Examples of Short Term Debt

by Neil Kokemuller
Excessive short-term debt is really stressful to manage.

Short-term debt is money you borrow that you intend to pay back within a year or so. Mortgages, auto loans and college student loans are all typically considered long-term debt because the payback period is significantly longer. Short-term debt includes credit cards, personal loans, payday loans and store charge cards.

Credit Cards

Credit cards are among the more common types of short-term debt young people take on. With a credit card, you make monthly payments of principal and interest based on the amount you borrow. While credit cards can come in handy during emergencies, such as when you face unexpected medical bills or car repairs, they can also become expensive crutches when you want something you can't afford.

Personal Loans

A personal loan is actually short term or long term, depending on the type of loan and the intended payback period. In some cases, a personal loan is a relatively small amount that you borrow from the bank to consolidate credit cards or to start a business. A personal loan is unsecured, like a credit card is, which means you don't have to use personal property as collateral to secure the loan. Instead, your loan limit and interest rate are based on your credit rating.

Payday Loans

Payday loans are typically the shortest version of short-term debt. A temporary or payday loan is an amount you borrow for just a few weeks or months. This particular loan type is often viewed negatively because lenders target low-income borrowers in desperate need of money to cover the times between paychecks. The interest rates are notoriously high, according to the website of consumer research company ProQuest. You could expect to pay around $25 to $50 on a short-term loan of just a few hundred dollars.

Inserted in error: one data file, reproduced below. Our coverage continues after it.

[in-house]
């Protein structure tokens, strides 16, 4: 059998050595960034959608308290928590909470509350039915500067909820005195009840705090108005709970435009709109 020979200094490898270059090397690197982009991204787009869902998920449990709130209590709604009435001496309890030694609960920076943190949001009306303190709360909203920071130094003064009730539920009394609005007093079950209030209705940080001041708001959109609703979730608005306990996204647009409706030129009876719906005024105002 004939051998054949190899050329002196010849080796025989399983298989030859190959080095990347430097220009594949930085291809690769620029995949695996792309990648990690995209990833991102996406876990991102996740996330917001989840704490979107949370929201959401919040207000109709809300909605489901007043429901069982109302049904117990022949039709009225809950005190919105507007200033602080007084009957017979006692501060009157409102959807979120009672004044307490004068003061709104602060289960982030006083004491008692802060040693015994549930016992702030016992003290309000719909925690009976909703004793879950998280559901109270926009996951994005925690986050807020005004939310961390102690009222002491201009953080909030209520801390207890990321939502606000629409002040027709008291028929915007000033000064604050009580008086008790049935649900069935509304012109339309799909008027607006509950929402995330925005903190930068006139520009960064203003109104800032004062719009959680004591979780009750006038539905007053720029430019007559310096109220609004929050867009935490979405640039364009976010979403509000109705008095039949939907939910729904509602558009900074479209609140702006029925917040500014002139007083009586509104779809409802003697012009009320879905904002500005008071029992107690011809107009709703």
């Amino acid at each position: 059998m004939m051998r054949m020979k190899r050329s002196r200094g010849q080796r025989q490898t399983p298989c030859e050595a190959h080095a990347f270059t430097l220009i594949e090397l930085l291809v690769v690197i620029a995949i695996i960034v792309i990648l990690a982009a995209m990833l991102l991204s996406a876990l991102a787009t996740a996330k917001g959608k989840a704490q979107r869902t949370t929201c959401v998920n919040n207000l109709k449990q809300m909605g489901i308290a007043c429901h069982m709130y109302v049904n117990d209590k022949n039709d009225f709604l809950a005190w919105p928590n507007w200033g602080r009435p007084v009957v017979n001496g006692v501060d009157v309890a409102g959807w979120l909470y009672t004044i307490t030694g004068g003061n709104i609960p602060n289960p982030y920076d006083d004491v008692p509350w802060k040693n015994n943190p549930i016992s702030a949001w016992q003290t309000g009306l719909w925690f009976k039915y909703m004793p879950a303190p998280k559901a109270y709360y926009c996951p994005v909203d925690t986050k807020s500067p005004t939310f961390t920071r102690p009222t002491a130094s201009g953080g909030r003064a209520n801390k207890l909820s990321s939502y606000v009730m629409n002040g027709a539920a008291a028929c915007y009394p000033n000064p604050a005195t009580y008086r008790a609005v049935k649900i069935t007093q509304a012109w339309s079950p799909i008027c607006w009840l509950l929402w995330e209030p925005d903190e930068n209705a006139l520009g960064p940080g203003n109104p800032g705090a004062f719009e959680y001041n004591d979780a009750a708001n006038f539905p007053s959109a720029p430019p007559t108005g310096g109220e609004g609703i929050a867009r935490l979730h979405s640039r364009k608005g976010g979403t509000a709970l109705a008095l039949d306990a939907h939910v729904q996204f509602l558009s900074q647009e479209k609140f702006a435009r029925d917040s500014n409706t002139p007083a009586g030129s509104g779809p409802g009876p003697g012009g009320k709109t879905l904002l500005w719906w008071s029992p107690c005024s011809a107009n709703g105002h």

Store Charge Cards

Store charge cards are actually another form of credit card. However, some avid shoppers are as likely to carry several store cards in their purses as they are to carry traditional credit cards. A store charge card is branded by a retailer but often funded by a conventional provider, such as Visa or MasterCard. A store card usually has a much higher interest rate than a conventional credit card. Borrowers with a modest credit score often pay 20 to 25 percent interest rates on such plastic. Retailers commonly offer deals and perks to get customers to sign up for their cards.

About the Author

Neil Kokemuller has been an active business, finance and education writer and content media website developer since 2007. He has been a college marketing professor since 2004. Kokemuller has additional professional experience in marketing, retail and small business. He holds a Master of Business Administration from Iowa State University.

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